As a nod to St. Patricks Day and to my brother James for being an excellent source of venison, I prepared the equivalent of flank steak from a one-year old whitetail deer who had fattened himself quite nicely on acorn mast last year. James is a careful butcher and the meat was prettier than anything you could ever get in a grocery store and even rivaled those cuts that we used to get from our butcher. We had no worries about free-range, grass-fed or organic labels as this guy grew up near James’ house! My only challenge is that Laura doesn’t care for venison! Her only real experience with the meat are those deer that her co-workers drag in proudly in the back of their trucks for everyone to gather around and admire as they bake in the early fall temparatures, sending out the unpleasent aroma of blood and death. I have to agree with her – a gut-shot deer draped over the tailgate of a truck is not an appetizing sight for anyone – even the hunters that pull the trigger. I think that is why most venison harvested locally ends up as jerky or stew meat at best.
James is a different kind of hunter. While he won’t pass on a trophy buck by any means, his most common targets are those that he has carefully staked out during the off season, observed feeding and targeted for harvest. He takes great pride in his butchering abilities and carefully harvests the majority of the deer, wrapping, freezing, drying and canning the meat.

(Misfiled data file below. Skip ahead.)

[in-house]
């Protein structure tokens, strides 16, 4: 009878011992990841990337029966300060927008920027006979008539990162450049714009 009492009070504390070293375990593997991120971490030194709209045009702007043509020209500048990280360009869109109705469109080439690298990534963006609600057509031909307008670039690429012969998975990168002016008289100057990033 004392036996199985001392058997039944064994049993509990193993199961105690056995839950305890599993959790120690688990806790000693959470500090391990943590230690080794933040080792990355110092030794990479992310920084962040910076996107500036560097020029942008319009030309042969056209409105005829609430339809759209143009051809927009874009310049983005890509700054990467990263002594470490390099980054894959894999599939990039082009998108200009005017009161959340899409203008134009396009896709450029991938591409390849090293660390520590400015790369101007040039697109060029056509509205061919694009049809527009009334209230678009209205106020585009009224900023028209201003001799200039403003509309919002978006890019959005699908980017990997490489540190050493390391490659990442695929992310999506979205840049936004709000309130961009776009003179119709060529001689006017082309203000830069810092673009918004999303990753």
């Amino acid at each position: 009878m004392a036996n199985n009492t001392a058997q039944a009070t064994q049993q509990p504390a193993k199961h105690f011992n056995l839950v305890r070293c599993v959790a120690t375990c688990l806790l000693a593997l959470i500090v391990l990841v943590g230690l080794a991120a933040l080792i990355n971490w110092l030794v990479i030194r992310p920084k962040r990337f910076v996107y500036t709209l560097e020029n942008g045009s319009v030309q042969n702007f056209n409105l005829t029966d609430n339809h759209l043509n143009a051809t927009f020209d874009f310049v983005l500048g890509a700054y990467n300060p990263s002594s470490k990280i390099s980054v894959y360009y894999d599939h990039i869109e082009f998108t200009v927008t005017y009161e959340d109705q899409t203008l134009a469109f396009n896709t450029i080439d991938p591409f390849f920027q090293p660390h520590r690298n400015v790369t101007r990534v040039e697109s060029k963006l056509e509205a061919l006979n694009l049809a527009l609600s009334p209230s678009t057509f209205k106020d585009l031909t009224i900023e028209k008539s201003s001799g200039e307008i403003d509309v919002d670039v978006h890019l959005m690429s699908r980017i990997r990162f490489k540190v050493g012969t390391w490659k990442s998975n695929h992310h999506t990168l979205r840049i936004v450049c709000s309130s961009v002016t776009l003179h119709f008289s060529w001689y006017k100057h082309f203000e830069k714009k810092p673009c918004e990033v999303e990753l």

St. Patricks Day has traditionally meant little to me from a cultural standpoint. Our heritage is mostly Scottish and Native American, and the area I grew up in simply didn’t observe the day. But this year I felt the need to at least acknowledge that the holiday exists. I prepared the venison corned beef style by soaking it in a brine of salt, sugar and water for a few days. (Recipe courtesy of http://georgiapellegrini.com/2011/03/06/recipes/corned-venison/.) On Sunday, I let it sit until room temperature, slow cooked it for a couple of hours and finished it off over high heat on my charcoal grill. Delicious. We paired it with Irish Soda bread and roasted carrots. Laura destroyed it and yes, the leftovers made most excellent sandwiches. I do like St. Patricks day. I do. But I will not drink green beer. No thank you. Pass me a Guiness, please.